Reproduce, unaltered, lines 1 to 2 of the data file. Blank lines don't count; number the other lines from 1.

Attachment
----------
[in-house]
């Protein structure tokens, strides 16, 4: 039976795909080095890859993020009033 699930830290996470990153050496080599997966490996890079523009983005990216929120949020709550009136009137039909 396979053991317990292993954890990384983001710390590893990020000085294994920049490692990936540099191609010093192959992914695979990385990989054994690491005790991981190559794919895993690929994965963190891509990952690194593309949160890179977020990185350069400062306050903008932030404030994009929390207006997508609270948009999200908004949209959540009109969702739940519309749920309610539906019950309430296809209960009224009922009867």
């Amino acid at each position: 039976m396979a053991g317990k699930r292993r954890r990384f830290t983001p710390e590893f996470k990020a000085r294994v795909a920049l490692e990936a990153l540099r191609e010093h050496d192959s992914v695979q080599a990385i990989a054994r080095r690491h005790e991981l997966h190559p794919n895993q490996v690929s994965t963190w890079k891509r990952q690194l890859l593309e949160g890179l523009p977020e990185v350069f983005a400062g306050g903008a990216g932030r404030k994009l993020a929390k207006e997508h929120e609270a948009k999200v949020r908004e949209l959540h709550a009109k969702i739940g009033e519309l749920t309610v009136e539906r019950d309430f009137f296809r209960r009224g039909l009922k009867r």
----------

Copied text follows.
[in-house]
């Protein structure tokens, strides 16, 4: 039976795909080095890859993020009033 699930830290996470990153050496080599997966490996890079523009983005990216929120949020709550009136009137039909 396979053991317990292993954890990384983001710390590893990020000085294994920049490692990936540099191609010093192959992914695979990385990989054994690491005790991981190559794919895993690929994965963190891509990952690194593309949160890179977020990185350069400062306050903008932030404030994009929390207006997508609270948009999200908004949209959540009109969702739940519309749920309610539906019950309430296809209960009224009922009867």